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Research by African PhD student unveils needs for elderly health protection

Research by African PhD student unveils needs for elderly health protection

From Hong Kong to Ghana, ageing population with its concomitant health implications is being felt in almost every region or country across the globe. Razak Mohammed Gyasi, a Lingnan PhD scholar in Social Policy from Ghana, has recently conducted a health research in his home country to understand the healthcare needs and health-seeking behaviour of the elderly, with the goal of improving elderly’s health protection and ageing policy framework and practice in Ghana.

 

Interested in ageing and health issues, Razak came to Lingnan to pursue his PhD in September 2015, due to Lingnan’s excellent performance in arts and social sciences. “Before I came to Hong Kong, I got scholarships from institutions in other countries too, but I chose Lingnan because I wanted to experience the quality liberal arts education that Lingnan is famous for,” said Razak.

 

Having come to Lingnan for a year, Razak recently has conducted a health research in Ghana. According to statistics, Ghana’s population has been growing older this century: 7% of Ghana’s population was aged 60 or above in 2015, and it will continue to increase to about 9.5% in 2030 and 12% in 2050. Ageing has led to increasing health challenges, including injuries, disabilities and chronic non-communicable diseases that are common in the elderly. However, like other parts of the sub-Saharan Africa, the healthcare service in Ghana was costly and inadequate for citizens, especially for disadvantaged groups including the elderly. Out of love for his home country, Razak decided to do something for the situation by finding out more, “Understanding the healthcare needs and health-seeking behaviour of the elderly is the cornerstone for elderly health protection and improvement towards a healthy, productive and successful ageing policy framework and practice in Ghana. Astonishingly, research on the quality of life and health service utilisation trajectories among elders in Ghana remains uncharted,” said Razak.

 

To find out the answers, Razak has conducted a study which adopts a pragmatist research paradigm making use of multiple mixed designs. Survey questionnaires were administered to 1,200 adults aged 50 years or older, across six randomly sampled political and administrative districts. This was augmented with 69 in-depth interviews and informal conversations.

 

Poor health and hard access to healthcare

 

Though the actual data analysis is yet to begin, certain insights have emerged from the data.  Generally, most of the elderly in Ghana perceive their health as poor, who may be imperiled with chronic non-communicable diseases, such as hypertension, diabetes, arteritis, asthma, respiratory disease, cancers, stroke, chronic kidney disease and eye problems. Besides, engaging in moderate physical activities such as gardening, jogging, performing basic household chores and climbing up steps are a difficult task for many. A 75-year-old female stated in the study: “I do not have the strength I would have preferred. I am very weak today.  There are so many diseases affecting me in particular. I have been suffering from Parkinson’s disease for years now. I keep shaking due to that. I also suffer from piles and have difficulty with bowel movement. As for the diseases, they are a lot.”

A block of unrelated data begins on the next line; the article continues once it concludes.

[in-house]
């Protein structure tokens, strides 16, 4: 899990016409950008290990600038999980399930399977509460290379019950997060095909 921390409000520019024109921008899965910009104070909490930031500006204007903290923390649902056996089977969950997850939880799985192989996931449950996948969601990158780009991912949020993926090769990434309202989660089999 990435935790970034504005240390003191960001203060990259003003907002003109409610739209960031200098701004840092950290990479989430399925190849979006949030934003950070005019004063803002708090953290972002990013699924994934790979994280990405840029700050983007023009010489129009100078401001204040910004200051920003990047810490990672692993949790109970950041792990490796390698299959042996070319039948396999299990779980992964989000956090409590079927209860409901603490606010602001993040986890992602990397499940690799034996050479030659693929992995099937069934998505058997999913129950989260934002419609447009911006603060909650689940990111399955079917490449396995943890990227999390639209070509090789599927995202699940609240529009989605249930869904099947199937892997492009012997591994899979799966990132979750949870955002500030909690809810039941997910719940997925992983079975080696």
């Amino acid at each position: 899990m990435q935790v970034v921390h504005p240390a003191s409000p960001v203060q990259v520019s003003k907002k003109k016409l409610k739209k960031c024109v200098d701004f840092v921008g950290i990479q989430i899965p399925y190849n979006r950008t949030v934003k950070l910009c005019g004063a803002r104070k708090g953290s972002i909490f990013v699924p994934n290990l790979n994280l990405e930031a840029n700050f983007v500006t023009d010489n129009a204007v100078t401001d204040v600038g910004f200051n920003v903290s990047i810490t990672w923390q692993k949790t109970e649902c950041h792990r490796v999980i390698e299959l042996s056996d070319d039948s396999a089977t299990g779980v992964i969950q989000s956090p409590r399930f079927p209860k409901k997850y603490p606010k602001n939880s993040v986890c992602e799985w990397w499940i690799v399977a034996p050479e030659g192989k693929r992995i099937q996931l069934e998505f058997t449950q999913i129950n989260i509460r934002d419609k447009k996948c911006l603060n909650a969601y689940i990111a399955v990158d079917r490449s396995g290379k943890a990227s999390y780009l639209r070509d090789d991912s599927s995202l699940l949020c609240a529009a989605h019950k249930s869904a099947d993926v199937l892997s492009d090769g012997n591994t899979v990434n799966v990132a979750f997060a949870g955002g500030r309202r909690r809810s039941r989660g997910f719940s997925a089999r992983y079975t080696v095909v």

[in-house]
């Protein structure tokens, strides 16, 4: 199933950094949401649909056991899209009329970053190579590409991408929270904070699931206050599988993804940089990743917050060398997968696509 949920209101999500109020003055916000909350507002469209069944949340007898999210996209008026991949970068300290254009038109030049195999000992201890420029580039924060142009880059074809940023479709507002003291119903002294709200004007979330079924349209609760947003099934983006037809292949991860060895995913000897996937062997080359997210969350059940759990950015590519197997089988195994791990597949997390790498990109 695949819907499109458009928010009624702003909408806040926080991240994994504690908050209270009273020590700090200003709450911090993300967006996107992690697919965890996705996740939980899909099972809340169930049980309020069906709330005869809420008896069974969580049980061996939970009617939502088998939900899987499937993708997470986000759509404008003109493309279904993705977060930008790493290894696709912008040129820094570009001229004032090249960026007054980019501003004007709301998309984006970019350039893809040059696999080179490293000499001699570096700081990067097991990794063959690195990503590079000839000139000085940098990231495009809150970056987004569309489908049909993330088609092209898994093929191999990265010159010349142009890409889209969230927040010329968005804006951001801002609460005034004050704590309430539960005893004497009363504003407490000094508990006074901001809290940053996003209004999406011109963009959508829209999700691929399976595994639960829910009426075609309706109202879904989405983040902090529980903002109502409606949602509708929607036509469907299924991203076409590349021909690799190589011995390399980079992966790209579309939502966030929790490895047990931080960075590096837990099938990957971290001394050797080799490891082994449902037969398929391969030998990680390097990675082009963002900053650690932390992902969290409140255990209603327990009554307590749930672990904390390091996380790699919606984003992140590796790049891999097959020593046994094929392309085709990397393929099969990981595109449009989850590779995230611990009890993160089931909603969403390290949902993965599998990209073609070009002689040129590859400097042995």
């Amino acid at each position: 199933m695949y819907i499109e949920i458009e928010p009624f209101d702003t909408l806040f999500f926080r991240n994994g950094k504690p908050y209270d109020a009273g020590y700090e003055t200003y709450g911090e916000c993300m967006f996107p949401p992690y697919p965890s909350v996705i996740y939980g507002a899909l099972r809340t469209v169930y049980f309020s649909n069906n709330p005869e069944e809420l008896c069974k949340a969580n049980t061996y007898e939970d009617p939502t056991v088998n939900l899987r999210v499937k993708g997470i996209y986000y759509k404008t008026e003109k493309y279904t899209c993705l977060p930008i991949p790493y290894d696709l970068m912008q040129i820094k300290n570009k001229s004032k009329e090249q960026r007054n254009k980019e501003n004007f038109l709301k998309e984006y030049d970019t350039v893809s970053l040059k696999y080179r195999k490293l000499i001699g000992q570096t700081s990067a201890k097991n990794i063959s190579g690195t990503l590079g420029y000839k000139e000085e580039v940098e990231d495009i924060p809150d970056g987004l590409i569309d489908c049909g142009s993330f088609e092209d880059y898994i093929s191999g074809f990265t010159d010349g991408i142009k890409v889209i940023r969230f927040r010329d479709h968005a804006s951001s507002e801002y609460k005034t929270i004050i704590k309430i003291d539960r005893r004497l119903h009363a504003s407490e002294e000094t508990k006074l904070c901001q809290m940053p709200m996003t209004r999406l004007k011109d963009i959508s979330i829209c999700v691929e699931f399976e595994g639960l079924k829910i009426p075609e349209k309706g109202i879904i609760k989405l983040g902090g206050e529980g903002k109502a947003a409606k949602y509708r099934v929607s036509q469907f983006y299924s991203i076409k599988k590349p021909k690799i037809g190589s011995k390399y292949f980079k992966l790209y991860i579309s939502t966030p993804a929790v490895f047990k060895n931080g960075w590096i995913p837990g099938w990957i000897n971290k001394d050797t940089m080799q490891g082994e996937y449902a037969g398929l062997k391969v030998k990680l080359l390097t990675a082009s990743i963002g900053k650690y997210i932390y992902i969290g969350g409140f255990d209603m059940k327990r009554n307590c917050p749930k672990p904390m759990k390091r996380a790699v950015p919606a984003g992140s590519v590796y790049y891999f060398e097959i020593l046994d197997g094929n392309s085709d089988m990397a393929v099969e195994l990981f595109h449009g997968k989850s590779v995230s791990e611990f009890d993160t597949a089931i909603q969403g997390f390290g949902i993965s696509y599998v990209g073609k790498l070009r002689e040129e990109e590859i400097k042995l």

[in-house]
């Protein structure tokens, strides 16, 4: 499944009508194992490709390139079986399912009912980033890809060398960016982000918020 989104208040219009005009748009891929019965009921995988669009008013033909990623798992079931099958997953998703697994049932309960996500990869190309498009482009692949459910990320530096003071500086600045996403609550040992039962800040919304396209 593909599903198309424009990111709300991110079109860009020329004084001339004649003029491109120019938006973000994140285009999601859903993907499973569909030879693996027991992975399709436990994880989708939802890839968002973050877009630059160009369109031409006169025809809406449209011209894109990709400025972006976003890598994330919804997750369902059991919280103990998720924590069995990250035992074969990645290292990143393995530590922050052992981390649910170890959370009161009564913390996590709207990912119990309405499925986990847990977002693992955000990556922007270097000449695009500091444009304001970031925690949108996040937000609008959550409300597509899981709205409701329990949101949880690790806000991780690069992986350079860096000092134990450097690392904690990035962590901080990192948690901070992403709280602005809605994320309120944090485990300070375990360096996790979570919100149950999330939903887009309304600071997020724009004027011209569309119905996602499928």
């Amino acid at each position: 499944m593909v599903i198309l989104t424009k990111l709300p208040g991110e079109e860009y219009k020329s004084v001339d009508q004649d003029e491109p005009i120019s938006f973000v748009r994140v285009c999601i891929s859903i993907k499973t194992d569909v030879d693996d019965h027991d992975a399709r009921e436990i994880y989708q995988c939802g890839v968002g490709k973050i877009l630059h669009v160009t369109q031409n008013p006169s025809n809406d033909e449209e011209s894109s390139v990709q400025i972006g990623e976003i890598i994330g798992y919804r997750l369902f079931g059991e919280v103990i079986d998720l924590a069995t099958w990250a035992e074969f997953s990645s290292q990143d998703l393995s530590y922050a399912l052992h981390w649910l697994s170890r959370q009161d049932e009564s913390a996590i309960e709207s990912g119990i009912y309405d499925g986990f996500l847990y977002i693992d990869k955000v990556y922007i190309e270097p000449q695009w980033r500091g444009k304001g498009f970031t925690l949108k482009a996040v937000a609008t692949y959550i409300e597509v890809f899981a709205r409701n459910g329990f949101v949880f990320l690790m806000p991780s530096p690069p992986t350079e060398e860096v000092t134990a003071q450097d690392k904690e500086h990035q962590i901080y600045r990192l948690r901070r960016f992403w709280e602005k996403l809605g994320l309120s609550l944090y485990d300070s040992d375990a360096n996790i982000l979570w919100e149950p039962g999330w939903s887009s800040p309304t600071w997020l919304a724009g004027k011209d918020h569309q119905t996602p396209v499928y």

In addition, the elderly find it relatively difficult to get access to conventional healthcare, particularly due to poor access and high cost obligations, while the national health insurance for the elderly has lost its credibility. In this regard, traditional, complementary and alternative medicines constituted the vast majority of healthcare-seeking by older populations. Moreover, intergenerational support from the family for the elderly was poor due to migration and economic pressure for young adults. The utility of individual and societal filial piety was abated leading to serious implications for the emotional well-being of the elderly. A comment from an 85-year-old man may illustrate this: “I am not well but it is very expensive to pay for my hospital bills; no money to do this. My children have all moved to the urban communities to fend for themselves. They occasionally send in something but that cannot do much. There is no help from anywhere else. I always make use of herbs and other forms of traditional medicine which seem to be easily accessible.”

 

Research on elderly health should be prioritised

 

“These preliminary findings suggest that there is a critical need for a well-articulated and practice-based elderly policy framework, especially from the government arena, that will seek and protect the healthcare needs of the elderly in Ghana,” said Razak. He hopes this study is able to provide groundbreaking contributions to understanding elderly healthcare issues, and broadly towards elderly health policy implementation in Ghana and beyond, as populations in sub-Saharan Africa and other low- and middle-income countries share similar characteristics to the Ghanaian older adulthood in terms of demographic, sociocultural and economic strands.

 

As ageing population has become a global phenomenon, Razak thinks that research focusing on ageing dynamics, healthcare-specific needs and health-seeking decisions among the elderly should be prioritised, so as to address the attendant health implications.